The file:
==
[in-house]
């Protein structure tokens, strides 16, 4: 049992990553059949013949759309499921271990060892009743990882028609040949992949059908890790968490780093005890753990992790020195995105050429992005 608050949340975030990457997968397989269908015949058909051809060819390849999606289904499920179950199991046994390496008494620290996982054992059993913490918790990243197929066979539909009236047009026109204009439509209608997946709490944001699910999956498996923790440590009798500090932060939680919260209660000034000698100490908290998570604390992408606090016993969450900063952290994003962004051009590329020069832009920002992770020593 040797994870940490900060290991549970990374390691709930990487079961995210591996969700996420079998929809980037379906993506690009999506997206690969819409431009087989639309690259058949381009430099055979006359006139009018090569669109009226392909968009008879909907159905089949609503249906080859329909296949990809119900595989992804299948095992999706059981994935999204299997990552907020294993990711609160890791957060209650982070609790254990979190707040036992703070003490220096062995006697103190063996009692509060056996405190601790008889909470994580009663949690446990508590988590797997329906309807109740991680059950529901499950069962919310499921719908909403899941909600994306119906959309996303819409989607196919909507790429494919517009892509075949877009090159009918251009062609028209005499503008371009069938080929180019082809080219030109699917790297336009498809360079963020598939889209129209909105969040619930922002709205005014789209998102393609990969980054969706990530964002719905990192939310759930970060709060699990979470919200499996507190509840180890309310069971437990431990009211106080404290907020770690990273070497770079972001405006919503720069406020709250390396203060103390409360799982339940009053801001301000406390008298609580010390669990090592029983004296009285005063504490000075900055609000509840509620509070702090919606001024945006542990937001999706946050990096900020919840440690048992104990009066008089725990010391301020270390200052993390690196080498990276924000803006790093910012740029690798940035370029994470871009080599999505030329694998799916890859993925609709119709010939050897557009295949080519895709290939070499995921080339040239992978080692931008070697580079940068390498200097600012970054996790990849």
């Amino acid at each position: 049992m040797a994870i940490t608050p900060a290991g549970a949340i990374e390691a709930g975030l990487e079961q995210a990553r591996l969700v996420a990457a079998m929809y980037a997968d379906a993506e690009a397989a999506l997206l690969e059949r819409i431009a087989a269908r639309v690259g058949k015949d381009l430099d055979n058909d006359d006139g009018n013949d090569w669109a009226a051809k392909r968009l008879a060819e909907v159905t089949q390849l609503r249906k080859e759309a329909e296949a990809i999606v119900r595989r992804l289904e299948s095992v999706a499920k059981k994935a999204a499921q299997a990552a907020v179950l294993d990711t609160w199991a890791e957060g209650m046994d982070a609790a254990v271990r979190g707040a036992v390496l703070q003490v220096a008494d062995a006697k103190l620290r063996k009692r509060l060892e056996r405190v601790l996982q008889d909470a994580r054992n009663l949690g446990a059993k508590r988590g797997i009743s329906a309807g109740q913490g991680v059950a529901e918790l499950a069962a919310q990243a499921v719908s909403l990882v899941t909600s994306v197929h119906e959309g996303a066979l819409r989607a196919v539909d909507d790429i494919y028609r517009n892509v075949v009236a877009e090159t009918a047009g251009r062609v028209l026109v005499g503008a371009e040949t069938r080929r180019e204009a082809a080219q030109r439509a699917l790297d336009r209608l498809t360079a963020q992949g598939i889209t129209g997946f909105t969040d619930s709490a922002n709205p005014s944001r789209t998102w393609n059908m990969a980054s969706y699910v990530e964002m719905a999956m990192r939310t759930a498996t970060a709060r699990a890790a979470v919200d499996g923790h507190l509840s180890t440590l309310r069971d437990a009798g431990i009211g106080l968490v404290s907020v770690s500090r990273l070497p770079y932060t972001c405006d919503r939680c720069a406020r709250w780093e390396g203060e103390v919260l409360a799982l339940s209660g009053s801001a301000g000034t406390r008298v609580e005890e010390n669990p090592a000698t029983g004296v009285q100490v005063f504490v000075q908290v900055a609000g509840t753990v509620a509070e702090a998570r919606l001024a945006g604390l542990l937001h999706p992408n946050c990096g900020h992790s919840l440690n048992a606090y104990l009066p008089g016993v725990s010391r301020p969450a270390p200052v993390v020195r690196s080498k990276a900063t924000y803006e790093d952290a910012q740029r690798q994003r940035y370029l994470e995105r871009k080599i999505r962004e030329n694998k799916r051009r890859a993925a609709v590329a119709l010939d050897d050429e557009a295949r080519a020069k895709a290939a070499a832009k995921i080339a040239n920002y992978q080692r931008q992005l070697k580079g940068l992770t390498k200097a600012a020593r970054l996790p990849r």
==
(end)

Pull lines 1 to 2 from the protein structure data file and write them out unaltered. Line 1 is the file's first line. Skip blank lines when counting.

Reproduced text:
[in-house]
């Protein structure tokens, strides 16, 4: 049992990553059949013949759309499921271990060892009743990882028609040949992949059908890790968490780093005890753990992790020195995105050429992005 608050949340975030990457997968397989269908015949058909051809060819390849999606289904499920179950199991046994390496008494620290996982054992059993913490918790990243197929066979539909009236047009026109204009439509209608997946709490944001699910999956498996923790440590009798500090932060939680919260209660000034000698100490908290998570604390992408606090016993969450900063952290994003962004051009590329020069832009920002992770020593 040797994870940490900060290991549970990374390691709930990487079961995210591996969700996420079998929809980037379906993506690009999506997206690969819409431009087989639309690259058949381009430099055979006359006139009018090569669109009226392909968009008879909907159905089949609503249906080859329909296949990809119900595989992804299948095992999706059981994935999204299997990552907020294993990711609160890791957060209650982070609790254990979190707040036992703070003490220096062995006697103190063996009692509060056996405190601790008889909470994580009663949690446990508590988590797997329906309807109740991680059950529901499950069962919310499921719908909403899941909600994306119906959309996303819409989607196919909507790429494919517009892509075949877009090159009918251009062609028209005499503008371009069938080929180019082809080219030109699917790297336009498809360079963020598939889209129209909105969040619930922002709205005014789209998102393609990969980054969706990530964002719905990192939310759930970060709060699990979470919200499996507190509840180890309310069971437990431990009211106080404290907020770690990273070497770079972001405006919503720069406020709250390396203060103390409360799982339940009053801001301000406390008298609580010390669990090592029983004296009285005063504490000075900055609000509840509620509070702090919606001024945006542990937001999706946050990096900020919840440690048992104990009066008089725990010391301020270390200052993390690196080498990276924000803006790093910012740029690798940035370029994470871009080599999505030329694998799916890859993925609709119709010939050897557009295949080519895709290939070499995921080339040239992978080692931008070697580079940068390498200097600012970054996790990849």